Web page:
Happy Wednesday everyone! I can’t believe that time is zooming past us. We’re already midway through the sixth month of the year. In 15 more days, we are already midway through the year. By the way, how are you enjoying 2022 so far? I hope that you are all doing well and are all healthy despite the risks that surround us. Things are starting to go back to normal although one should still throw caution in the air; the virus remains a threat. I hope that the pandemic will end soon. I am also praying that 2022 will be a year of hope, healing, and recovery for everyone. I hope that it will be a great year.

As it is a Wednesday, it is time for another WWW Wednesday update. WWW Wednesday is a bookish meme originally hosted by SAM@TAKING ON A WORLD OF WORDS. The mechanics for WWW Wednesday are quite simple, you just have to answer three questions:

  1. What are you currently reading?
  2. What have you finished reading?
  3. What will you read next?

What are you currently reading?

I am back in familiar territory with my fourth novel by popular British writer David Mitchell. Mitchell first gained a fan in me with his genre-bending novel, Cloud Atlas. While it puzzled me at first, the deeper I dig into the story the more invested I got. I had the same experience with The Bone Clocks but I cannot say the same with his latest novel, Utopia Avenue. Nonetheless, my hopes were high when I started reading The Thousand Autumns of Jacob de Zoet because I found the book cover beautiful. I found the book pleasantly unexpected. It is set in Japan and was set in the late 1700s and early 1800s. The titular Jacob was a Dutch clerk working on a merchant ship when they arrived on the island of Dejima in Nagasaki. In Dejima, De Zoet’s attention was caught by Orito Aibagawa, a young woman studying medicine under the supervision of Dr. Marinus. Fans of Mitchell’s prose will immediately note one element common in his works: the appearance of characters in his other works. Jacob de Zoet’s descendant, Jasper de Zoet, was one of the main characters in Utopia Avenue while Dr. Marinus was an integral character in The Bone Clocks. I have just under 80 pages to finish and I am done with the book. It was certainly interesting, especially reading about the Western perception of Japanese culture.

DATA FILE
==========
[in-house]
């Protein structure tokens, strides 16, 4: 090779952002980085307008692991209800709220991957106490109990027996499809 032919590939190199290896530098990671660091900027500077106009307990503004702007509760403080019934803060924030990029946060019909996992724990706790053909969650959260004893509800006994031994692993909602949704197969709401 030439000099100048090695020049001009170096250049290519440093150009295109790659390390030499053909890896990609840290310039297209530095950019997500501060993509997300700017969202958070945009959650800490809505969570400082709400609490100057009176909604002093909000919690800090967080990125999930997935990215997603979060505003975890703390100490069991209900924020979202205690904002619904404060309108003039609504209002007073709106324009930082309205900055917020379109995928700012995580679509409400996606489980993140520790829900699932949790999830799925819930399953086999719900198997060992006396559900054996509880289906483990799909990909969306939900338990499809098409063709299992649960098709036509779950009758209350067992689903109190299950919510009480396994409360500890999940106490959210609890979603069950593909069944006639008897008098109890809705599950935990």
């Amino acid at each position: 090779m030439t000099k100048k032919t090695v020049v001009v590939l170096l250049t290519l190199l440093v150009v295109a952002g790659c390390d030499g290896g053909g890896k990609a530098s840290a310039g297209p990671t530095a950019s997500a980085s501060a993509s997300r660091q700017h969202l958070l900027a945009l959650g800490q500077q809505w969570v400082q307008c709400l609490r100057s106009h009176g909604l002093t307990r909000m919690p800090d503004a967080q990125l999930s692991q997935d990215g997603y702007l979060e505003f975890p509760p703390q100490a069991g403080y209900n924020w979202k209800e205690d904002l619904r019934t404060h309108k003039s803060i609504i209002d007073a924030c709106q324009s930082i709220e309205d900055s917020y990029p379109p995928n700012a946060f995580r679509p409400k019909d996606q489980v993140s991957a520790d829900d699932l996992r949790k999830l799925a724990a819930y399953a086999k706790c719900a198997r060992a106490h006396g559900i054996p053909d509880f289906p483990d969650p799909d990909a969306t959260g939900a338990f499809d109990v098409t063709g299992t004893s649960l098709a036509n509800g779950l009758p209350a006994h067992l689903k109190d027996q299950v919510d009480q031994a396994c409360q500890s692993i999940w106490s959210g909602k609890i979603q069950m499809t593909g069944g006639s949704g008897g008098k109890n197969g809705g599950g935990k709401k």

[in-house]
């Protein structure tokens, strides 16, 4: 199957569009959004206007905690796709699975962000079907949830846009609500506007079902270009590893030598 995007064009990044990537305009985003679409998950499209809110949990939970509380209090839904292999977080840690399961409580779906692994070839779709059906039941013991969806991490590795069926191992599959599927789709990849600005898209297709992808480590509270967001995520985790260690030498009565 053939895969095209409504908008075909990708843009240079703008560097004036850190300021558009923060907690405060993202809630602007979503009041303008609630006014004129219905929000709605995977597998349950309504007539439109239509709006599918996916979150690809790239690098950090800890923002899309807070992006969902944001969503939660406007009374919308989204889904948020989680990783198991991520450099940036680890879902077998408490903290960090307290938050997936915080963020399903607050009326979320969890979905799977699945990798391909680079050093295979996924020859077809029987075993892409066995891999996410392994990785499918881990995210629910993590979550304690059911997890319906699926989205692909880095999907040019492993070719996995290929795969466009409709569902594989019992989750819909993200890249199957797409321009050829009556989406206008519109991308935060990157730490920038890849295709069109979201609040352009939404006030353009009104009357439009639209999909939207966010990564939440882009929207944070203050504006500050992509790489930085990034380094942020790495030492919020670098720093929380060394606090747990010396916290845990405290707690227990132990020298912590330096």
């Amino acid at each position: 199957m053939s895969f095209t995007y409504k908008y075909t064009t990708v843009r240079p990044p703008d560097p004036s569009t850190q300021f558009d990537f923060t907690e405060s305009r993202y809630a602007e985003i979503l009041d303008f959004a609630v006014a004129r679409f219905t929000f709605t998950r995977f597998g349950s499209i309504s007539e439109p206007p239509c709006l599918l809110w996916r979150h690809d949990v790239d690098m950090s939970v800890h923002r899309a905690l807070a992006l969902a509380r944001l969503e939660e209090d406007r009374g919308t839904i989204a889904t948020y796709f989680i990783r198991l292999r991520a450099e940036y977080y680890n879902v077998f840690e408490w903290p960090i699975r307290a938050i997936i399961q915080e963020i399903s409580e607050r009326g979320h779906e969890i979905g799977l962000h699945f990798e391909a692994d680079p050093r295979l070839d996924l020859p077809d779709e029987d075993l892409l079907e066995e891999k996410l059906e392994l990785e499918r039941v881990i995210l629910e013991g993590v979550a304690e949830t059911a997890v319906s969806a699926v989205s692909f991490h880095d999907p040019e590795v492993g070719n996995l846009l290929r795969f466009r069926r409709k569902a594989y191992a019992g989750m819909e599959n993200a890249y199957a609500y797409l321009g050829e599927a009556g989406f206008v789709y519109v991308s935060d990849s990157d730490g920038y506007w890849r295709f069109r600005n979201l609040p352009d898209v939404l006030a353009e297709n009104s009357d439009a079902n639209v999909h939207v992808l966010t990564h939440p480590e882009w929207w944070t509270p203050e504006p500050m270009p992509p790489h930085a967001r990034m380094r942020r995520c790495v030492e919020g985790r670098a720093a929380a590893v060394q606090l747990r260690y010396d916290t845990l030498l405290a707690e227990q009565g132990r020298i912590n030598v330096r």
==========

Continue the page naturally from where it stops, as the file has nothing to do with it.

What have you finished reading?

In a previous WWW update, I listed a different novel by Serbian writer Aleksandar Tišma as a book I will read next. I had Kapo in mind because it was a more recent purchase. When I completed Umberto Eco’s The Mysterious Flame of Queen Loana, it hit me! I have previously obtained a book by Tišma which has been gathering dust on my bookshelf for a longer time: The Use of Man. Both books are part of Tišma’s highly acclaimed Novi Sad trilogy. At the heart of The Use of Man is the city where Tišma grew up; Novi Sad, where central Europe ends, is the converging point of different groups of people from Serbs to Croats to Hungarians. The story of the city was charted through the destinies of four characters descending from different cultural and religious backgrounds: Vera Kroner, Sredoje Lazukić, Milinko Božić, Sep Lehnart. This quartet is a group of friends whose paths converged in the German language class of Fräulein Anna Drentvenšek. Over the horizon, the war is brewing and it was just a matter of days before the Second World War would reach Novi Sad. Admittedly, I did struggle a bit with the story. The lack of a linear structure made it a little challenging, not to mention that Tišma’s unflinching gaze barely provided concessions. It was the war in its most nightmarish. One chapter really made left a deep impression on me; it detailed the experiences of Vera in the concentration camp. I am cognizant that war stories from the Second World War can become too banal but what I appreciate in works like The Use of Man is that they remind me that the voices lost in the din need to be heard despite the passage of time.

After completing The Thousand Autumns of Jacob de Zoet, I am planning to read Bernhard Schlink’s Olga. For the longest time, I have been wanting to read the German writer’s The Reader but I never got the chance to obtain a copy of his popular novel. I guess Olga will do for now and I hope it will provide me an insight into his prose. Russian literature is one of my favorite parts of the literary world and I am surprised to learn that it has been nearly two years since I read a novel written by a Russian writer; that was Vladimir Nabokov’s Lolita which I read in early 2020. Because of this, I am seriously considering reading Fyodor Dostoevsky’s Poor People. If ever, it would be my third book by the Russian writer. Come to think of it, the last time I read one of his works was in 2018, with Crime and Punishment. Maybe the time is ripe for another exploration of the Russian spirit? Lastly, I am lining up the work of one author whose works I have long been wanting to explore: Angela Carter. I kept encountering her novel Nights at the Circus on many must-read lists that it has become a no-brainer for me to read it. I also have some of her other works but it is fitting to start my foray into her works with what many literary pundits call as her best.

That’s it for this week’s WWW Wednesday. I hope you are all doing great. Happy reading and always stay safe! Happy Wednesday again!